Employers can protect themselves by holding their background check provider accountable for providing up-to-date template forms. Ask them how they track the law around consent form compliance, how quickly they update forms when the law changes, and how they’re notifying customers of changes. Consent forms should be separate from job applications, and the language should be clear, in large print, and on its own form. Review consent forms with counsel, and be sure to find a compliance-minded provider as soon as possible if you think your current forms are outdated.
4. “One & Done” Background Checks
It’s common for employers to screen job candidates prior to hiring, and some employers screen employees again each year. But it’s no longer a best practice to only screen once per year in certain industries and positions. For example, industries that require home visits—including service workers or home healthcare providers—should screen employees more frequently so they don’t miss new infractions. The same goes for safety-sensitive positions, like drivers or heavy machinery operators. Failing to catch infractions in a timely manner could open employers up to negligent hiring claims.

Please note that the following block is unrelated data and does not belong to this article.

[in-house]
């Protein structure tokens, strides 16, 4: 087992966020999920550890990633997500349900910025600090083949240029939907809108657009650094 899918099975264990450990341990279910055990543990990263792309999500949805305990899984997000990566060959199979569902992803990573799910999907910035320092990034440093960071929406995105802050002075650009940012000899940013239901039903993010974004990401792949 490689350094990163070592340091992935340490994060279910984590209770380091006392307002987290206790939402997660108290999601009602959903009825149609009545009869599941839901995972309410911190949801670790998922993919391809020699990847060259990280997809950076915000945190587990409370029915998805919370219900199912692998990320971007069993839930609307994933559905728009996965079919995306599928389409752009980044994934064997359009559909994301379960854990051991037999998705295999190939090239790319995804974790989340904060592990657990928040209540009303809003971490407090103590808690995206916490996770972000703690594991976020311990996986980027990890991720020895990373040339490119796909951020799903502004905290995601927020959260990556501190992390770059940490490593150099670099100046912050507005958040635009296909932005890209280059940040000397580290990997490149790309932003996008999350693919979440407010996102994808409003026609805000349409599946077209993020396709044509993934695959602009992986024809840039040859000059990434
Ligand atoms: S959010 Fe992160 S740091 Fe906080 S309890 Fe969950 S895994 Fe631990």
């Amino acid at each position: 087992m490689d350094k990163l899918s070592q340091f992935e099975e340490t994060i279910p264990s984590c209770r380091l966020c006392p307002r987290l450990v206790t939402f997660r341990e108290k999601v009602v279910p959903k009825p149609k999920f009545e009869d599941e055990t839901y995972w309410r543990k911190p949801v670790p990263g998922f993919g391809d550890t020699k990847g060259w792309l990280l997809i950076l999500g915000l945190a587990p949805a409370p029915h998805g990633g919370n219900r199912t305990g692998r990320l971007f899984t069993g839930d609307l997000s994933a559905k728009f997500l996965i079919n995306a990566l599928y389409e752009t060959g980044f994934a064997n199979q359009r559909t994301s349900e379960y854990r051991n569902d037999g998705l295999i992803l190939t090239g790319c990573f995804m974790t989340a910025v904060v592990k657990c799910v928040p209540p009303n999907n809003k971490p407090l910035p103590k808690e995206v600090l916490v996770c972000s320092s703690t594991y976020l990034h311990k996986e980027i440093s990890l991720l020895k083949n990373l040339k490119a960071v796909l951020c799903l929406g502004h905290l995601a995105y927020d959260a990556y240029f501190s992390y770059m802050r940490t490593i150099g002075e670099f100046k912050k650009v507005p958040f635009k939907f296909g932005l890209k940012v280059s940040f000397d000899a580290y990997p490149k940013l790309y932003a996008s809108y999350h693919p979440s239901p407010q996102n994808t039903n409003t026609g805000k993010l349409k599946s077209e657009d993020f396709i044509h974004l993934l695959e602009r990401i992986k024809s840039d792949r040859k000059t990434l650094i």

Employers can help keep their workplaces and customers safe by conducting ongoing continuous workforce monitoring throughout their employees’ tenure of employment. Partner with a background check provider that’s able to perform regular post-employment screening services. These will ensure you receive an alert if a new criminal record is found, so you can stay informed and mitigate the risk of negligent hiring lawsuits.
5. Inability To Filter Results Based On Your Company’s Background Check Policy